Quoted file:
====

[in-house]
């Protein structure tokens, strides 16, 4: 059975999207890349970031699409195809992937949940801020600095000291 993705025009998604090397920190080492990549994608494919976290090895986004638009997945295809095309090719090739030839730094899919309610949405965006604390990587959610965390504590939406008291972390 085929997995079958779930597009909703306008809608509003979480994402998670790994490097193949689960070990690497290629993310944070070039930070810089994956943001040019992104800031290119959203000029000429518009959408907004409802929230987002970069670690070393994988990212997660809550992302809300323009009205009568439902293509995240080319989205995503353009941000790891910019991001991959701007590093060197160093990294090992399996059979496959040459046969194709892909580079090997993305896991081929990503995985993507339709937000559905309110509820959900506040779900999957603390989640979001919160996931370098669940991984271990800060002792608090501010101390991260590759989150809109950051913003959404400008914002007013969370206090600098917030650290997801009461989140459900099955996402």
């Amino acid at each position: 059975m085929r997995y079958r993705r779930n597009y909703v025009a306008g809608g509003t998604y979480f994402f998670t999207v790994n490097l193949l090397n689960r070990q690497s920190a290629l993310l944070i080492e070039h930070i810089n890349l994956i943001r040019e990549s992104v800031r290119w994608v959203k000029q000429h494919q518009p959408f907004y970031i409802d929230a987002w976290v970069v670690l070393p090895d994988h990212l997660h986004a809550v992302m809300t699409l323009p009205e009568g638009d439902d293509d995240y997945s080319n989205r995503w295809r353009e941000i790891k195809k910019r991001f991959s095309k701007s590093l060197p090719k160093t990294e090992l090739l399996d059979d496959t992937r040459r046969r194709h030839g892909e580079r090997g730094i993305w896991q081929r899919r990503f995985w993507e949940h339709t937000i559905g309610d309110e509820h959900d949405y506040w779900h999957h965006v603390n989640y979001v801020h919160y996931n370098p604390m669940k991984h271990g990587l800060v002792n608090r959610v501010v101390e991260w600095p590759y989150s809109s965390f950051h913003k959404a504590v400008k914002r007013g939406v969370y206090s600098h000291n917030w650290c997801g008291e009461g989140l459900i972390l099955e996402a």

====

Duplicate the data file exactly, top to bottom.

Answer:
[in-house]
């Protein structure tokens, strides 16, 4: 059975999207890349970031699409195809992937949940801020600095000291 993705025009998604090397920190080492990549994608494919976290090895986004638009997945295809095309090719090739030839730094899919309610949405965006604390990587959610965390504590939406008291972390 085929997995079958779930597009909703306008809608509003979480994402998670790994490097193949689960070990690497290629993310944070070039930070810089994956943001040019992104800031290119959203000029000429518009959408907004409802929230987002970069670690070393994988990212997660809550992302809300323009009205009568439902293509995240080319989205995503353009941000790891910019991001991959701007590093060197160093990294090992399996059979496959040459046969194709892909580079090997993305896991081929990503995985993507339709937000559905309110509820959900506040779900999957603390989640979001919160996931370098669940991984271990800060002792608090501010101390991260590759989150809109950051913003959404400008914002007013969370206090600098917030650290997801009461989140459900099955996402």
């Amino acid at each position: 059975m085929r997995y079958r993705r779930n597009y909703v025009a306008g809608g509003t998604y979480f994402f998670t999207v790994n490097l193949l090397n689960r070990q690497s920190a290629l993310l944070i080492e070039h930070i810089n890349l994956i943001r040019e990549s992104v800031r290119w994608v959203k000029q000429h494919q518009p959408f907004y970031i409802d929230a987002w976290v970069v670690l070393p090895d994988h990212l997660h986004a809550v992302m809300t699409l323009p009205e009568g638009d439902d293509d995240y997945s080319n989205r995503w295809r353009e941000i790891k195809k910019r991001f991959s095309k701007s590093l060197p090719k160093t990294e090992l090739l399996d059979d496959t992937r040459r046969r194709h030839g892909e580079r090997g730094i993305w896991q081929r899919r990503f995985w993507e949940h339709t937000i559905g309610d309110e509820h959900d949405y506040w779900h999957h965006v603390n989640y979001v801020h919160y996931n370098p604390m669940k991984h271990g990587l800060v002792n608090r959610v501010v101390e991260w600095p590759y989150s809109s965390f950051h913003k959404a504590v400008k914002r007013g939406v969370y206090s600098h000291n917030w650290c997801g008291e009461g989140l459900i972390l099955e996402a």